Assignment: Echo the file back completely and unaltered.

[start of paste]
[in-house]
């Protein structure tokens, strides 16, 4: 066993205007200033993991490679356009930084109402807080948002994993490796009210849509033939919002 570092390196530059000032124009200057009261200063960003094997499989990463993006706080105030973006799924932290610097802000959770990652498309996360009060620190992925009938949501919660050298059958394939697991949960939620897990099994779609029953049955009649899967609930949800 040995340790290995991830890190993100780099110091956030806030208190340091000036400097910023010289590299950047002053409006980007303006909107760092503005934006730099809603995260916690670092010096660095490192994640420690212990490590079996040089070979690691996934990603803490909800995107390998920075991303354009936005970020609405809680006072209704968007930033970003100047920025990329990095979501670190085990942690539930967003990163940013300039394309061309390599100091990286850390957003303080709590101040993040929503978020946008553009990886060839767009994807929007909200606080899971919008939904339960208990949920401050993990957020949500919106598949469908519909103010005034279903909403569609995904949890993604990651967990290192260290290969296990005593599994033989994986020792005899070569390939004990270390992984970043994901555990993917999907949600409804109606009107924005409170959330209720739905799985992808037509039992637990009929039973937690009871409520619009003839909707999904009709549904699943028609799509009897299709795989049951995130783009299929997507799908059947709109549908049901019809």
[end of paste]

[in-house]
């Protein structure tokens, strides 16, 4: 066993205007200033993991490679356009930084109402807080948002994993490796009210849509033939919002 570092390196530059000032124009200057009261200063960003094997499989990463993006706080105030973006799924932290610097802000959770990652498309996360009060620190992925009938949501919660050298059958394939697991949960939620897990099994779609029953049955009649899967609930949800 040995340790290995991830890190993100780099110091956030806030208190340091000036400097910023010289590299950047002053409006980007303006909107760092503005934006730099809603995260916690670092010096660095490192994640420690212990490590079996040089070979690691996934990603803490909800995107390998920075991303354009936005970020609405809680006072209704968007930033970003100047920025990329990095979501670190085990942690539930967003990163940013300039394309061309390599100091990286850390957003303080709590101040993040929503978020946008553009990886060839767009994807929007909200606080899971919008939904339960208990949920401050993990957020949500919106598949469908519909103010005034279903909403569609995904949890993604990651967990290192260290290969296990005593599994033989994986020792005899070569390939004990270390992984970043994901555990993917999907949600409804109606009107924005409170959330209720739905799985992808037509039992637990009929039973937690009871409520619009003839909707999904009709549904699943028609799509009897299709795989049951995130783009299929997507799908059947709109549908049901019809």